I was wrong, first off, that this book would leave freeze-dried ingredients behind: The Mac and Cheese pancakes, adopted from Shopsin’s, call for 2 tablespoons of freeze-dried corn powder (“find it at milkbarstore.com,” you’re told; you'll also need 1 cup of it to make the Cornbread Ice Cream). One 6-dollar bottle of yellow dust and some slightly cheesy, slightly chewy pancakes later, and it was hard to taste the pulverized dehydrated kernels at all. 

Another recipe—the Grilled Ham and Cheese Corn Cookie—calls not for corn powder but rather for its offspring, Milk Bar Corn Cookies (these serve as the sandwich’s “bread”). In the headnote, Tosi urges us to “take a chance and make” this recipe that “seems like it may be weird”; it’s especially good at 11 P.M., she says, when “you really don’t have time for a two-course meal.” 

And that’s where Tosi’s self-proclaimed “lowbrow approach” to food reveals itself to be just that—an approach. This is a glimpse into how they do things at Milk Bar—and that brand is so powerful, its allure so magnetic, and Tosi so personable and so cool, that we’ll buy the book to find out—but it’s probably not going to be of direct service in our kitchens. 


The Pickled-Juice Poached Fish had a milder flavor and a more powerful odor than we expected. 

Some of the recipes we made, like the aforementioned pancakes and the Ritz Cracker Ice Box Cake, tasted like food we would’ve had to be drunk, high, or otherwise intoxicated to enjoy; yet these recipes stood at odds with others—Kimcheez-its and Burnt-Honey-Butter Kale with Sesame Seeds, for example—which, had we been drunk, high, or otherwise intoxicated, we would not have been able to pull off. The kale chips never dried out at the instructed 200° F—after 40 minutes, we had to increase the temperature to 300° F—and the Kimcheez-its, which had to bake for much longer than expected—came out tough and leathery.

Some of our community participants met success. Before making Tosi’s chocolate chip cookies, drbabs “wondered to [herself] if the world really need[ed] another recipe for chocolate chip cookies.” Her conclusion after tasting them? “It turns out that we do.” QueenSashy made the Lime, Yogurt, and Olive Oil Cake, which produced a cake that was “picture perfect” with a “sweet blast of lime.”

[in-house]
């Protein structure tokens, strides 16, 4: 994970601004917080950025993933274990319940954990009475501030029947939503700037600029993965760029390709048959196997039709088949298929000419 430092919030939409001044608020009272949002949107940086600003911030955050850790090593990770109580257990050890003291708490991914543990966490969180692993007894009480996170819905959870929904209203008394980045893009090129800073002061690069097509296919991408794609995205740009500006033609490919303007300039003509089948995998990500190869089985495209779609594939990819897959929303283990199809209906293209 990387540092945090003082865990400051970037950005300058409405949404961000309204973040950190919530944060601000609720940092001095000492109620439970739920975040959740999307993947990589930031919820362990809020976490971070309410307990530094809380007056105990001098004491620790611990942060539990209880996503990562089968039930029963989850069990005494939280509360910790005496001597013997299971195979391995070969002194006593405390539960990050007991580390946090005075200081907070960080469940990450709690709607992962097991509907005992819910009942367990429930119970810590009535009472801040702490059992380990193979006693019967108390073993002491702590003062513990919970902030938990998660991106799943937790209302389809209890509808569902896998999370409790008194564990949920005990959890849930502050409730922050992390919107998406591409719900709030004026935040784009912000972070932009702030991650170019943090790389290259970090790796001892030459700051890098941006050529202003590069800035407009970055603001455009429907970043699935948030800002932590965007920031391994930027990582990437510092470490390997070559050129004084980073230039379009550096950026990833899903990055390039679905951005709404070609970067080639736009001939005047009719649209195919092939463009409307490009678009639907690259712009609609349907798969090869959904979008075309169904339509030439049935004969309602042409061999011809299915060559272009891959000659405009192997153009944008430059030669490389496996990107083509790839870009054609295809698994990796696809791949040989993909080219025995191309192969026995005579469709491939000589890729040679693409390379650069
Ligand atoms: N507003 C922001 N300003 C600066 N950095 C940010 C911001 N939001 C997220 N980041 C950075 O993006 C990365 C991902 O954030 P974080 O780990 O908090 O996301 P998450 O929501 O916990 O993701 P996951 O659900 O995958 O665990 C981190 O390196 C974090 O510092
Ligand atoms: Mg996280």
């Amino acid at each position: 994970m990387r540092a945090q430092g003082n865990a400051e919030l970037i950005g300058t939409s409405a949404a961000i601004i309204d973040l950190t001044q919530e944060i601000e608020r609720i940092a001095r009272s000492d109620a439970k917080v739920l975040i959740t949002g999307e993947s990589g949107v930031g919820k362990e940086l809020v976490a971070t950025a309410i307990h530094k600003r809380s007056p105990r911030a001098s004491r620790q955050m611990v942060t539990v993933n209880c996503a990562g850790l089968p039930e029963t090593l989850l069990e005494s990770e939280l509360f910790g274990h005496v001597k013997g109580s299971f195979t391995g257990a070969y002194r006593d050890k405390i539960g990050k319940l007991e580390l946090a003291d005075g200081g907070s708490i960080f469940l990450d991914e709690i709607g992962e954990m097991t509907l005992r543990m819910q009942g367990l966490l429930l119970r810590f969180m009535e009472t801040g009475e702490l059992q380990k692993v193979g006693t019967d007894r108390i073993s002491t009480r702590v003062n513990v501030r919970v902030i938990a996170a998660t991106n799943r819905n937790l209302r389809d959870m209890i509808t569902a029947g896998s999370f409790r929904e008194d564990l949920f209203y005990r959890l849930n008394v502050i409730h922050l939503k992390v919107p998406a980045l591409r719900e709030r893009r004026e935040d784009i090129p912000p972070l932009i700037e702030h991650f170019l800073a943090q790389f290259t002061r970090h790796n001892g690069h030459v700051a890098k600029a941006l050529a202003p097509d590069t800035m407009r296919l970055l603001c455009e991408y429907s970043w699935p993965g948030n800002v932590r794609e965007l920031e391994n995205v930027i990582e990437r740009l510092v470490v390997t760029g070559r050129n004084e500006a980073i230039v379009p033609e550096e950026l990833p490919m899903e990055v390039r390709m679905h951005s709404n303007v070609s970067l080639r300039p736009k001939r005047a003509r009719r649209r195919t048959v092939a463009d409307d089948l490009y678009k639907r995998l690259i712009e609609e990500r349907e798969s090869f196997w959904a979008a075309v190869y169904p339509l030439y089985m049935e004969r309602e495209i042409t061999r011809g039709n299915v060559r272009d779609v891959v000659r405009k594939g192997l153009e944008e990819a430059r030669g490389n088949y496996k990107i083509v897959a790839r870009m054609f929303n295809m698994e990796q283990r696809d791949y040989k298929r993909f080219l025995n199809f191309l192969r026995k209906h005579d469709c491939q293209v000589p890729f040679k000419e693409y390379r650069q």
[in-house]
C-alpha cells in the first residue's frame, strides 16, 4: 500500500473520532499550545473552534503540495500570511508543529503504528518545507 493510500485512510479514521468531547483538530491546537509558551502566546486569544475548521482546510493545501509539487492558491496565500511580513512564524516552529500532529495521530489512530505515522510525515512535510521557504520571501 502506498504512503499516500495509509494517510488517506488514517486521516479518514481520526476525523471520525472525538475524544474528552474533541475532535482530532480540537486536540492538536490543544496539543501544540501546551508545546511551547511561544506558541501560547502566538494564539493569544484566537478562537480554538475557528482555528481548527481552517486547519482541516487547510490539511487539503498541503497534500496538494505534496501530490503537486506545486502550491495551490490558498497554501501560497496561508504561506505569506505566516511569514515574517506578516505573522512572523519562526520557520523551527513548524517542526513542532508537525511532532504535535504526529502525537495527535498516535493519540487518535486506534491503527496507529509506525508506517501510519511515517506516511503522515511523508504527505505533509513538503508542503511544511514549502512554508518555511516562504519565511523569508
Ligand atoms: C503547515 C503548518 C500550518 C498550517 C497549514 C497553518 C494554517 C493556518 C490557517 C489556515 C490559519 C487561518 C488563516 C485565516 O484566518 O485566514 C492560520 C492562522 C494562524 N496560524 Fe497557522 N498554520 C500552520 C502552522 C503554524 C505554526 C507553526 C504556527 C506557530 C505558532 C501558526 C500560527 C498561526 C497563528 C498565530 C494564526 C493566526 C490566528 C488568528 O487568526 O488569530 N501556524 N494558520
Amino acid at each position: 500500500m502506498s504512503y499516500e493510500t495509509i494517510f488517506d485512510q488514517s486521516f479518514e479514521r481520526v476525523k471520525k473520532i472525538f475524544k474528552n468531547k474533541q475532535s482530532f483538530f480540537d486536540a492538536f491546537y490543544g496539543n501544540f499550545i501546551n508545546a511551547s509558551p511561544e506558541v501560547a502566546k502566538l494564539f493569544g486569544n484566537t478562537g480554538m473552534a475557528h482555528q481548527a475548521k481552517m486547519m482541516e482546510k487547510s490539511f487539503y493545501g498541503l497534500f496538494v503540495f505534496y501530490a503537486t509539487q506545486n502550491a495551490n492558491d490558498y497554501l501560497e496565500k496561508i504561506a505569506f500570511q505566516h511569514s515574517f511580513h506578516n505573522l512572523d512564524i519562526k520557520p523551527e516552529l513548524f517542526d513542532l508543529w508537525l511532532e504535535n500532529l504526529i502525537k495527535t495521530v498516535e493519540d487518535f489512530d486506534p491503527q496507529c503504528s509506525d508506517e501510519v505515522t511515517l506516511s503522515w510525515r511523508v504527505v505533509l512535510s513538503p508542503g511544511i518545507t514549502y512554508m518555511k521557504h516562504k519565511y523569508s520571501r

Yet before getting around to reviewing the actual recipes, both testers mused on Tosi: “Christina is my kind of girl,” says one. “She wears cute dresses. She studied mathematics. She pulls turkey meat with her fingers. She makes blue cheese covered pretzels. She is not afraid to say that she likes supermarket food.” The other starts with the statement: “Christina Tosi is my soul sister.” And I want Christina Tosi to be my soul sister, too.  

But if this book came from another person—one who had not already written a wildly successful cookbook, one who was not affiliated with one of the most praised restaurant groups in New York City, one who had not built a brand on accessibility and quirkiness—we probably wouldn’t extol a successful recipe for cookies or a loaf cake; these reliable recipes would be our baseline, and then we’d demand something better. The elements that set this book apart from other anticipated titles—that it shuns conventional "high-quality” ingredients, that it ostensibly asks little in terms of technique—is actually not so different than books on convenience food-centered, semi-homemade-style cooking.

Kimcheez-its with Blue Cheese Dip and Salt-and-Pepper Cookies.